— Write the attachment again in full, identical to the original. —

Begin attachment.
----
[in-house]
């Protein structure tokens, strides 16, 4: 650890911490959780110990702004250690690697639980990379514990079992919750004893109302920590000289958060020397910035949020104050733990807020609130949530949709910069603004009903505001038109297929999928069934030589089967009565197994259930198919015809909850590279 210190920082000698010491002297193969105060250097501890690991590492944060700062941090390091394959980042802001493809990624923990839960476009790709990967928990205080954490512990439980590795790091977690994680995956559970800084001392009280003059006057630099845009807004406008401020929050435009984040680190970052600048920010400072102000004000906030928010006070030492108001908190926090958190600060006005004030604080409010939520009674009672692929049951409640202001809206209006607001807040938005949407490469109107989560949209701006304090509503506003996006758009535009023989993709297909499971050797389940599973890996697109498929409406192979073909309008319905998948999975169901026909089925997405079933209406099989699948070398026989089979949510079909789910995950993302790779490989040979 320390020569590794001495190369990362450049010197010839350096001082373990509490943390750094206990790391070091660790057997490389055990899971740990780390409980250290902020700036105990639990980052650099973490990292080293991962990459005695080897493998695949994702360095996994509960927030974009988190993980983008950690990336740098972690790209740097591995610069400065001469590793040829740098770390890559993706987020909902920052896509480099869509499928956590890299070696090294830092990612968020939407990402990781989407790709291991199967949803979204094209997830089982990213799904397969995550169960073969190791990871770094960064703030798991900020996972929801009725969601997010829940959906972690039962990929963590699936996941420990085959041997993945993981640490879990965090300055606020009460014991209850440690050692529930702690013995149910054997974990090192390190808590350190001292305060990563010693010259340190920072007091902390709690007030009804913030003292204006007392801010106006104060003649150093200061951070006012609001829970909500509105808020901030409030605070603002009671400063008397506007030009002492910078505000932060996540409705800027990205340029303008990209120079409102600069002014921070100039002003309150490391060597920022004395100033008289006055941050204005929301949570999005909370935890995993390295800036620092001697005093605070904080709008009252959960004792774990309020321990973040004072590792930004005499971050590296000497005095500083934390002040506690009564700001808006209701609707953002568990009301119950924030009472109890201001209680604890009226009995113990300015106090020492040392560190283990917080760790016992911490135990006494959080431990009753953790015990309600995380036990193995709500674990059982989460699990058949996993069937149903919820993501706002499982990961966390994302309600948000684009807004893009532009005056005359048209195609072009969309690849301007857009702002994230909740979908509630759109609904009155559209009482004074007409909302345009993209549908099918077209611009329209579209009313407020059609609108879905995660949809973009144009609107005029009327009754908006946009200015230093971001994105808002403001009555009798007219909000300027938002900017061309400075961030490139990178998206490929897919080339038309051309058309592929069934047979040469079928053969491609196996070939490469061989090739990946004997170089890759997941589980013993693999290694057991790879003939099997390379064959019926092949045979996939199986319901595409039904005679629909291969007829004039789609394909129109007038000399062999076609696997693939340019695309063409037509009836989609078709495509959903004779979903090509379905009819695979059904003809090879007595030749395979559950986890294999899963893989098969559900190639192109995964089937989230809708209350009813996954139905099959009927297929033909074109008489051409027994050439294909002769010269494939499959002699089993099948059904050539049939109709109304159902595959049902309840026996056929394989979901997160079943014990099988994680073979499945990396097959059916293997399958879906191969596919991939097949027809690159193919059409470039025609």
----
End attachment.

[in-house]
């Protein structure tokens, strides 16, 4: 650890911490959780110990702004250690690697639980990379514990079992919750004893109302920590000289958060020397910035949020104050733990807020609130949530949709910069603004009903505001038109297929999928069934030589089967009565197994259930198919015809909850590279 210190920082000698010491002297193969105060250097501890690991590492944060700062941090390091394959980042802001493809990624923990839960476009790709990967928990205080954490512990439980590795790091977690994680995956559970800084001392009280003059006057630099845009807004406008401020929050435009984040680190970052600048920010400072102000004000906030928010006070030492108001908190926090958190600060006005004030604080409010939520009674009672692929049951409640202001809206209006607001807040938005949407490469109107989560949209701006304090509503506003996006758009535009023989993709297909499971050797389940599973890996697109498929409406192979073909309008319905998948999975169901026909089925997405079933209406099989699948070398026989089979949510079909789910995950993302790779490989040979 320390020569590794001495190369990362450049010197010839350096001082373990509490943390750094206990790391070091660790057997490389055990899971740990780390409980250290902020700036105990639990980052650099973490990292080293991962990459005695080897493998695949994702360095996994509960927030974009988190993980983008950690990336740098972690790209740097591995610069400065001469590793040829740098770390890559993706987020909902920052896509480099869509499928956590890299070696090294830092990612968020939407990402990781989407790709291991199967949803979204094209997830089982990213799904397969995550169960073969190791990871770094960064703030798991900020996972929801009725969601997010829940959906972690039962990929963590699936996941420990085959041997993945993981640490879990965090300055606020009460014991209850440690050692529930702690013995149910054997974990090192390190808590350190001292305060990563010693010259340190920072007091902390709690007030009804913030003292204006007392801010106006104060003649150093200061951070006012609001829970909500509105808020901030409030605070603002009671400063008397506007030009002492910078505000932060996540409705800027990205340029303008990209120079409102600069002014921070100039002003309150490391060597920022004395100033008289006055941050204005929301949570999005909370935890995993390295800036620092001697005093605070904080709008009252959960004792774990309020321990973040004072590792930004005499971050590296000497005095500083934390002040506690009564700001808006209701609707953002568990009301119950924030009472109890201001209680604890009226009995113990300015106090020492040392560190283990917080760790016992911490135990006494959080431990009753953790015990309600995380036990193995709500674990059982989460699990058949996993069937149903919820993501706002499982990961966390994302309600948000684009807004893009532009005056005359048209195609072009969309690849301007857009702002994230909740979908509630759109609904009155559209009482004074007409909302345009993209549908099918077209611009329209579209009313407020059609609108879905995660949809973009144009609107005029009327009754908006946009200015230093971001994105808002403001009555009798007219909000300027938002900017061309400075961030490139990178998206490929897919080339038309051309058309592929069934047979040469079928053969491609196996070939490469061989090739990946004997170089890759997941589980013993693999290694057991790879003939099997390379064959019926092949045979996939199986319901595409039904005679629909291969007829004039789609394909129109007038000399062999076609696997693939340019695309063409037509009836989609078709495509959903004779979903090509379905009819695979059904003809090879007595030749395979559950986890294999899963893989098969559900190639192109995964089937989230809708209350009813996954139905099959009927297929033909074109008489051409027994050439294909002769010269494939499959002699089993099948059904050539049939109709109304159902595959049902309840026996056929394989979901997160079943014990099988994680073979499945990396097959059916293997399958879906191969596919991939097949027809690159193919059409470039025609």